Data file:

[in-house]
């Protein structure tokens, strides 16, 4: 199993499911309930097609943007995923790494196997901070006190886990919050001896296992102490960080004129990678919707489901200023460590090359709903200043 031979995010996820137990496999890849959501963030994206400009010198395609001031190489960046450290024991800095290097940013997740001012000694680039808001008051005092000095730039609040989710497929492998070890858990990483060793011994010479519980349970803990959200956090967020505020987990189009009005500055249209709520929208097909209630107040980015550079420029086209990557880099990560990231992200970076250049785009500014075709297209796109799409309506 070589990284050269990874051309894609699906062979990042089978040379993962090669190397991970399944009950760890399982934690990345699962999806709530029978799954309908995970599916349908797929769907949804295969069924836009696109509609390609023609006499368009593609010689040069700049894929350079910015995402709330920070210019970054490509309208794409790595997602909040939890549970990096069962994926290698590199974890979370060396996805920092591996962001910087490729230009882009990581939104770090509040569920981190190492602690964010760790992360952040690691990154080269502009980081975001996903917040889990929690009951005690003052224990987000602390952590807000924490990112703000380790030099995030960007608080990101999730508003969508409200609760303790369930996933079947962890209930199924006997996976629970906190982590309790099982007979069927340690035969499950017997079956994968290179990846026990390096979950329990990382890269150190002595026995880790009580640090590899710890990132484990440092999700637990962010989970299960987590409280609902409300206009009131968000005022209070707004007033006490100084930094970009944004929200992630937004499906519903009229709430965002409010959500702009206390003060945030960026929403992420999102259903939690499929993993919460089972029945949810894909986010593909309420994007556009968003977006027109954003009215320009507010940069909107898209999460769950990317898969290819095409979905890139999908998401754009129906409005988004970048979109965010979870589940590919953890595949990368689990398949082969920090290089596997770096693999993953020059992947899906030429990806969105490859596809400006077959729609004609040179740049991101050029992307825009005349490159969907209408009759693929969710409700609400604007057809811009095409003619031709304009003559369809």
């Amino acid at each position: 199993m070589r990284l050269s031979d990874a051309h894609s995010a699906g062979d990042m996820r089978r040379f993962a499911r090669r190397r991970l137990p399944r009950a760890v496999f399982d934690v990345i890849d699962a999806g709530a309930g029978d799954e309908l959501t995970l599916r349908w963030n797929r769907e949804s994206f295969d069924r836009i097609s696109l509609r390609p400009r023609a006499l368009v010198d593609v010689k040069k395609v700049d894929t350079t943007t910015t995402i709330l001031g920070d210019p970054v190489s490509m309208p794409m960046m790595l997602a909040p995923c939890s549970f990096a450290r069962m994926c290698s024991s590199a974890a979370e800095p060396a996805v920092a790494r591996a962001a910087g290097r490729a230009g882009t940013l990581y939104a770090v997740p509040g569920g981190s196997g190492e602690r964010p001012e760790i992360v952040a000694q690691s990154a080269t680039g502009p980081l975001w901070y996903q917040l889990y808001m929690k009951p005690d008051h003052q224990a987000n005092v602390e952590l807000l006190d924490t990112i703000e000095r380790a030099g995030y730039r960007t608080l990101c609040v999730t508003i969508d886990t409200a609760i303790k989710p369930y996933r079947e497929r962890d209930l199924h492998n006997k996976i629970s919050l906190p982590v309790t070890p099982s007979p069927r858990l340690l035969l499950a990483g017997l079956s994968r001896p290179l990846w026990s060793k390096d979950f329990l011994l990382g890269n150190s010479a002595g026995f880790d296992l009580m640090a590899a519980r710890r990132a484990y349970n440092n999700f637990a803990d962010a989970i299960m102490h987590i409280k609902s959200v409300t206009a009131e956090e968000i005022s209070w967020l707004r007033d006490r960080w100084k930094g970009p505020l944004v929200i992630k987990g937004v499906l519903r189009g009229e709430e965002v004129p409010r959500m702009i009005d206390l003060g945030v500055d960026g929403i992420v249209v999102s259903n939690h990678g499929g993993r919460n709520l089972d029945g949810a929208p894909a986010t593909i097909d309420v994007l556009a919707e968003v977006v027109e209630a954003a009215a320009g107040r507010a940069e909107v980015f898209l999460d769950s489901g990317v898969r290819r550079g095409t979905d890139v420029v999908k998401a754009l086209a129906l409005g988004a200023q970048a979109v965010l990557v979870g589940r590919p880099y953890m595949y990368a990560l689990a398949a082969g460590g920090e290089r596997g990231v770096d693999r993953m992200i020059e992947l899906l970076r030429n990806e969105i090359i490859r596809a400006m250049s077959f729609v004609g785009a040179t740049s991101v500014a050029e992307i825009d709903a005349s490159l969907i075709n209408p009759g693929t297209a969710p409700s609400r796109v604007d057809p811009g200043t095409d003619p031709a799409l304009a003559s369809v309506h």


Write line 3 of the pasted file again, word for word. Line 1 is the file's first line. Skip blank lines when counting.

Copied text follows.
């Amino acid at each position: 199993m070589r990284l050269s031979d990874a051309h894609s995010a699906g062979d990042m996820r089978r040379f993962a499911r090669r190397r991970l137990p399944r009950a760890v496999f399982d934690v990345i890849d699962a999806g709530a309930g029978d799954e309908l959501t995970l599916r349908w963030n797929r769907e949804s994206f295969d069924r836009i097609s696109l509609r390609p400009r023609a006499l368009v010198d593609v010689k040069k395609v700049d894929t350079t943007t910015t995402i709330l001031g920070d210019p970054v190489s490509m309208p794409m960046m790595l997602a909040p995923c939890s549970f990096a450290r069962m994926c290698s024991s590199a974890a979370e800095p060396a996805v920092a790494r591996a962001a910087g290097r490729a230009g882009t940013l990581y939104a770090v997740p509040g569920g981190s196997g190492e602690r964010p001012e760790i992360v952040a000694q690691s990154a080269t680039g502009p980081l975001w901070y996903q917040l889990y808001m929690k009951p005690d008051h003052q224990a987000n005092v602390e952590l807000l006190d924490t990112i703000e000095r380790a030099g995030y730039r960007t608080l990101c609040v999730t508003i969508d886990t409200a609760i303790k989710p369930y996933r079947e497929r962890d209930l199924h492998n006997k996976i629970s919050l906190p982590v309790t070890p099982s007979p069927r858990l340690l035969l499950a990483g017997l079956s994968r001896p290179l990846w026990s060793k390096d979950f329990l011994l990382g890269n150190s010479a002595g026995f880790d296992l009580m640090a590899a519980r710890r990132a484990y349970n440092n999700f637990a803990d962010a989970i299960m102490h987590i409280k609902s959200v409300t206009a009131e956090e968000i005022s209070w967020l707004r007033d006490r960080w100084k930094g970009p505020l944004v929200i992630k987990g937004v499906l519903r189009g009229e709430e965002v004129p409010r959500m702009i009005d206390l003060g945030v500055d960026g929403i992420v249209v999102s259903n939690h990678g499929g993993r919460n709520l089972d029945g949810a929208p894909a986010t593909i097909d309420v994007l556009a919707e968003v977006v027109e209630a954003a009215a320009g107040r507010a940069e909107v980015f898209l999460d769950s489901g990317v898969r290819r550079g095409t979905d890139v420029v999908k998401a754009l086209a129906l409005g988004a200023q970048a979109v965010l990557v979870g589940r590919p880099y953890m595949y990368a990560l689990a398949a082969g460590g920090e290089r596997g990231v770096d693999r993953m992200i020059e992947l899906l970076r030429n990806e969105i090359i490859r596809a400006m250049s077959f729609v004609g785009a040179t740049s991101v500014a050029e992307i825009d709903a005349s490159l969907i075709n209408p009759g693929t297209a969710p409700s609400r796109v604007d057809p811009g200043t095409d003619p031709a799409l304009a003559s369809v309506h």